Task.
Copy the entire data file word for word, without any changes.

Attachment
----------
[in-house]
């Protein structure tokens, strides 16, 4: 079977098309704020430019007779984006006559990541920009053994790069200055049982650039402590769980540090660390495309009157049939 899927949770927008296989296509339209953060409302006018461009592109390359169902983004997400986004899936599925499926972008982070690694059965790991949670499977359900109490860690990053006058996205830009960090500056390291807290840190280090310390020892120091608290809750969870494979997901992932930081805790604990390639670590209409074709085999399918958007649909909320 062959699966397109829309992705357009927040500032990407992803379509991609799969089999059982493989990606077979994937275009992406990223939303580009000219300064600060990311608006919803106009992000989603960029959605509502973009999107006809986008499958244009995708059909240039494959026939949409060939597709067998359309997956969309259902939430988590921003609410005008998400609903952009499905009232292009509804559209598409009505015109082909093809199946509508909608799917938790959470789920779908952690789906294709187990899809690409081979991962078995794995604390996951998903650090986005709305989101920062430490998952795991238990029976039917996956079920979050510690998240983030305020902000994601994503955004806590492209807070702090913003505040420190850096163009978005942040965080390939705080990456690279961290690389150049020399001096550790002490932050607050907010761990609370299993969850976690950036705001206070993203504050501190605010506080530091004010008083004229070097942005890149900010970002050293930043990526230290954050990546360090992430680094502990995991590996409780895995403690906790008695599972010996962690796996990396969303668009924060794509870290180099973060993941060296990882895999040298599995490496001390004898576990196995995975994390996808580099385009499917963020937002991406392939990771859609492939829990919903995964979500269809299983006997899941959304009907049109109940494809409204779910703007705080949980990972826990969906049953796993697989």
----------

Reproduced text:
[in-house]
């Protein structure tokens, strides 16, 4: 079977098309704020430019007779984006006559990541920009053994790069200055049982650039402590769980540090660390495309009157049939 899927949770927008296989296509339209953060409302006018461009592109390359169902983004997400986004899936599925499926972008982070690694059965790991949670499977359900109490860690990053006058996205830009960090500056390291807290840190280090310390020892120091608290809750969870494979997901992932930081805790604990390639670590209409074709085999399918958007649909909320 062959699966397109829309992705357009927040500032990407992803379509991609799969089999059982493989990606077979994937275009992406990223939303580009000219300064600060990311608006919803106009992000989603960029959605509502973009999107006809986008499958244009995708059909240039494959026939949409060939597709067998359309997956969309259902939430988590921003609410005008998400609903952009499905009232292009509804559209598409009505015109082909093809199946509508909608799917938790959470789920779908952690789906294709187990899809690409081979991962078995794995604390996951998903650090986005709305989101920062430490998952795991238990029976039917996956079920979050510690998240983030305020902000994601994503955004806590492209807070702090913003505040420190850096163009978005942040965080390939705080990456690279961290690389150049020399001096550790002490932050607050907010761990609370299993969850976690950036705001206070993203504050501190605010506080530091004010008083004229070097942005890149900010970002050293930043990526230290954050990546360090992430680094502990995991590996409780895995403690906790008695599972010996962690796996990396969303668009924060794509870290180099973060993941060296990882895999040298599995490496001390004898576990196995995975994390996808580099385009499917963020937002991406392939990771859609492939829990919903995964979500269809299983006997899941959304009907049109109940494809409204779910703007705080949980990972826990969906049953796993697989």